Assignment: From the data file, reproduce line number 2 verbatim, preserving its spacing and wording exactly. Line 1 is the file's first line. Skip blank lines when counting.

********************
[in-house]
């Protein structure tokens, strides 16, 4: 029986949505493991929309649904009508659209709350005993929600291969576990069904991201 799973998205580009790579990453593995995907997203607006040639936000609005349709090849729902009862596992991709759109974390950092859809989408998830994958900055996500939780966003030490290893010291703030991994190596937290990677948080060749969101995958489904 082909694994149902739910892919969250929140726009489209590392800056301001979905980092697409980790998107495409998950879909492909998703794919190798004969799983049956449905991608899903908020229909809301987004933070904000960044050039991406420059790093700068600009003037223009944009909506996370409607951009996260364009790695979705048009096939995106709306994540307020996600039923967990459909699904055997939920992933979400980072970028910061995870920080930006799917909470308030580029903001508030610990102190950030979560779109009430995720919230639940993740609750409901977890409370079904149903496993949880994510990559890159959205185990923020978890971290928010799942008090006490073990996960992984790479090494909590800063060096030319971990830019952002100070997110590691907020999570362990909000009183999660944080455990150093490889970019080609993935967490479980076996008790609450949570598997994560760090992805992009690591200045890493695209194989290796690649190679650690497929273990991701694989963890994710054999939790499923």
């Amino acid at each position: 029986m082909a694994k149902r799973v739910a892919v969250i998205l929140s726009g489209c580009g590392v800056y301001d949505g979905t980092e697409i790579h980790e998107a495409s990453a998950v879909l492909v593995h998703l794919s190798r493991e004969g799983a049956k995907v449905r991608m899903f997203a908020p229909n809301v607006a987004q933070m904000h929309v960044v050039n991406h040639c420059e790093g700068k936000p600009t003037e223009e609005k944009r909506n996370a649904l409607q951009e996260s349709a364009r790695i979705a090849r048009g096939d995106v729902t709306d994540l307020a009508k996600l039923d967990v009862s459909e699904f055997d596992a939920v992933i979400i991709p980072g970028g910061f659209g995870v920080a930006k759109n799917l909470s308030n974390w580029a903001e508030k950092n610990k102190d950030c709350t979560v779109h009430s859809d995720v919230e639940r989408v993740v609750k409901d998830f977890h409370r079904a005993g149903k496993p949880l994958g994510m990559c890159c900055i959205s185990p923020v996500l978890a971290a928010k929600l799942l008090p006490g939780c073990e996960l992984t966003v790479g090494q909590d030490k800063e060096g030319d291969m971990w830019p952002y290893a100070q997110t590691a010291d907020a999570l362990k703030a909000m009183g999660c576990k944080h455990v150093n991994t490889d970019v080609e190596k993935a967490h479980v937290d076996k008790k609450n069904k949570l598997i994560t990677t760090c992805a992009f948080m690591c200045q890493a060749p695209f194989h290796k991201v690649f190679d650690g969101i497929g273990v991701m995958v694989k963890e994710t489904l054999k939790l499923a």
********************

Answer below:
């Protein structure tokens, strides 16, 4: 029986949505493991929309649904009508659209709350005993929600291969576990069904991201 799973998205580009790579990453593995995907997203607006040639936000609005349709090849729902009862596992991709759109974390950092859809989408998830994958900055996500939780966003030490290893010291703030991994190596937290990677948080060749969101995958489904 082909694994149902739910892919969250929140726009489209590392800056301001979905980092697409980790998107495409998950879909492909998703794919190798004969799983049956449905991608899903908020229909809301987004933070904000960044050039991406420059790093700068600009003037223009944009909506996370409607951009996260364009790695979705048009096939995106709306994540307020996600039923967990459909699904055997939920992933979400980072970028910061995870920080930006799917909470308030580029903001508030610990102190950030979560779109009430995720919230639940993740609750409901977890409370079904149903496993949880994510990559890159959205185990923020978890971290928010799942008090006490073990996960992984790479090494909590800063060096030319971990830019952002100070997110590691907020999570362990909000009183999660944080455990150093490889970019080609993935967490479980076996008790609450949570598997994560760090992805992009690591200045890493695209194989290796690649190679650690497929273990991701694989963890994710054999939790499923």